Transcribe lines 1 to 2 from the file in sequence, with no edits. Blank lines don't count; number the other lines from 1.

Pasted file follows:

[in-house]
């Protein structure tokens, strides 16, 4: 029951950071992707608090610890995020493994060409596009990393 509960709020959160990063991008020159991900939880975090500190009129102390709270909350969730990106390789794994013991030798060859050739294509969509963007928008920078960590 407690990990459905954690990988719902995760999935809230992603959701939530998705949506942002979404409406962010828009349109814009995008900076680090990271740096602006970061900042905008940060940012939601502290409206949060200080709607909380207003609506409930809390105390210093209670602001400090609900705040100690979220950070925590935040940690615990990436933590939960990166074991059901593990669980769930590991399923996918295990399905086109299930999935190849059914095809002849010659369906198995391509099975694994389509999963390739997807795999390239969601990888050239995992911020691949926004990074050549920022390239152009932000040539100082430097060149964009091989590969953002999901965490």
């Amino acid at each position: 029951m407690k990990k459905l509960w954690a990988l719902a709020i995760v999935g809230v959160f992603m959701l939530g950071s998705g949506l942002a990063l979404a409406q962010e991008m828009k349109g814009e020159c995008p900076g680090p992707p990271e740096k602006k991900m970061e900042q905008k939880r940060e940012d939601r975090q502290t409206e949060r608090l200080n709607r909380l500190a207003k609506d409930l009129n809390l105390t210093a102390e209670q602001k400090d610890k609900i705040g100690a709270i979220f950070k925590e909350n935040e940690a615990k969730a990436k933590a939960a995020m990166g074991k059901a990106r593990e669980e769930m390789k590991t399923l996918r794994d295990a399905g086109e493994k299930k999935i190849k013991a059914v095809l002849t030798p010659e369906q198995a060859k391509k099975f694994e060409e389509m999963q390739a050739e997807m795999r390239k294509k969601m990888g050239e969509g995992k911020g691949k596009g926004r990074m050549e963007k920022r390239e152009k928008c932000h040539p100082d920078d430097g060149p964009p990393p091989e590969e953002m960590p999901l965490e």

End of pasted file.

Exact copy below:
[in-house]
């Protein structure tokens, strides 16, 4: 029951950071992707608090610890995020493994060409596009990393 509960709020959160990063991008020159991900939880975090500190009129102390709270909350969730990106390789794994013991030798060859050739294509969509963007928008920078960590 407690990990459905954690990988719902995760999935809230992603959701939530998705949506942002979404409406962010828009349109814009995008900076680090990271740096602006970061900042905008940060940012939601502290409206949060200080709607909380207003609506409930809390105390210093209670602001400090609900705040100690979220950070925590935040940690615990990436933590939960990166074991059901593990669980769930590991399923996918295990399905086109299930999935190849059914095809002849010659369906198995391509099975694994389509999963390739997807795999390239969601990888050239995992911020691949926004990074050549920022390239152009932000040539100082430097060149964009091989590969953002999901965490």